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The goal is venison
– Hunting Experiences

When hunting deer for venison, not for a trophy, the selection preference changes. Yearlings and young females or young management stags are the targets, not older mature animals. Poronui has a reputation for having a large, healthy population of free-range sika, so no meat-hunting visitor should go home with anything less than prime venison.

Found only in the North Island of New Zealand, sika have dark-colored flesh that has been described by American guests as similar in taste to elk. Tasty, in other words. As a South Islander, I love visiting Poronui because I get to take home venison from one of the ‘top eating’ deer species found in this country.

If I was asked what really makes sika venison such great meat I would sum it up in three phrases:

  • It tastes good because of its healthy organic diet
  • It’s lean meat and has very little fat
  • It has a satisfying after effect mellowness on the eater.

Poronui chef Steven Patterson knows sika deer well and often shares his venison recipes. One example is his winter venison stew pie.

To get sika venison you have to bypass the supermarket and go out into the hills with a Poronui guide to hunt. You’ll succeed if you follow this routine: find game, select an appropriate animal, stalk and outwit one of nature’s most cunning herbivores, ethically and humanely harvest the selected animal, clean and process the carcass wasting no meat, chill the meat, and then prepare the cuts for eating. You will have earned your meal in an authentic manner, in an amazing environment. Smiles will happen often.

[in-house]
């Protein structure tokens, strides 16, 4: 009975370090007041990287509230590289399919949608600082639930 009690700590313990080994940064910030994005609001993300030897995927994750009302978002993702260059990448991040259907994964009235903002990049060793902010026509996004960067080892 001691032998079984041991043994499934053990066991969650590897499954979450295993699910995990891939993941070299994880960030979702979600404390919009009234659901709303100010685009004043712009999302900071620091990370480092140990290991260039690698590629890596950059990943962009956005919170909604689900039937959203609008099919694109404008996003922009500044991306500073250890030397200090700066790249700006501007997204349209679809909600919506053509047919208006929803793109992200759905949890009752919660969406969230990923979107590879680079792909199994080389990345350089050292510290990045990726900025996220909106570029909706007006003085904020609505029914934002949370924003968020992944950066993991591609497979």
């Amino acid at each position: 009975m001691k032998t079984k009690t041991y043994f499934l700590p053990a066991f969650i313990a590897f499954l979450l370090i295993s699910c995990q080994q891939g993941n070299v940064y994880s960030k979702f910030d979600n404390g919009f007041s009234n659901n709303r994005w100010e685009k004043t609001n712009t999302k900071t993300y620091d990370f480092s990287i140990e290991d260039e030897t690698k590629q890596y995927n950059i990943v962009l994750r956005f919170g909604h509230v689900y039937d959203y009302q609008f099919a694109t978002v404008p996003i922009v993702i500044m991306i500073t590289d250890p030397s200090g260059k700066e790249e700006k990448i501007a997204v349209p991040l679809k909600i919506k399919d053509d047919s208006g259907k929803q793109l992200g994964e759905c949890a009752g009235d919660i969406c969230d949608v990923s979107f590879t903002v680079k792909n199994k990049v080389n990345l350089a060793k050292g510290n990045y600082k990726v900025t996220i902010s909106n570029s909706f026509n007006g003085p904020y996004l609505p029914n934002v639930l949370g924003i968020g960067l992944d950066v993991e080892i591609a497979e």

Going on a Poronui venison hunt is a great outdoor activity for family or friend groups, and those of different generations and genders. Various accommodation options are available.

Late spring and throughout summer are great times to plan a venison visit as deer are putting on condition after winter. They tend to become farmland fringe visitors at this time of year and can also be found on grass clearings on hill faces. Their main attention is on eating grass so they are not as wary as at other times of the year. Yearlings have also been kicked out of their family units as mothers now have new fawns. These spikers and young hinds are very naive and can appear in strange places, at strange times of the day, and be curious rather than fearful.

Dawn and dusk hunts should see venison in the back of your vehicle quite quickly.

Greg Morton
One of New Zealand’s longest hunting/fishing profile journalists. Outdoors writer since 1987. Past positions include New Zealand correspondent for The Hunting Report; The Bird Hunting Report, and The Angling Report, and writing a regular hunting article for New Zealand Outdoor for 30 years. Presently writes a monthly article named Fair Chase for New Zealand Fishing News and a hunting blog for Poronui, while continuing his passion for hunting, fishing, and wildlife photography. Lives in Alexandra, Central Otago.
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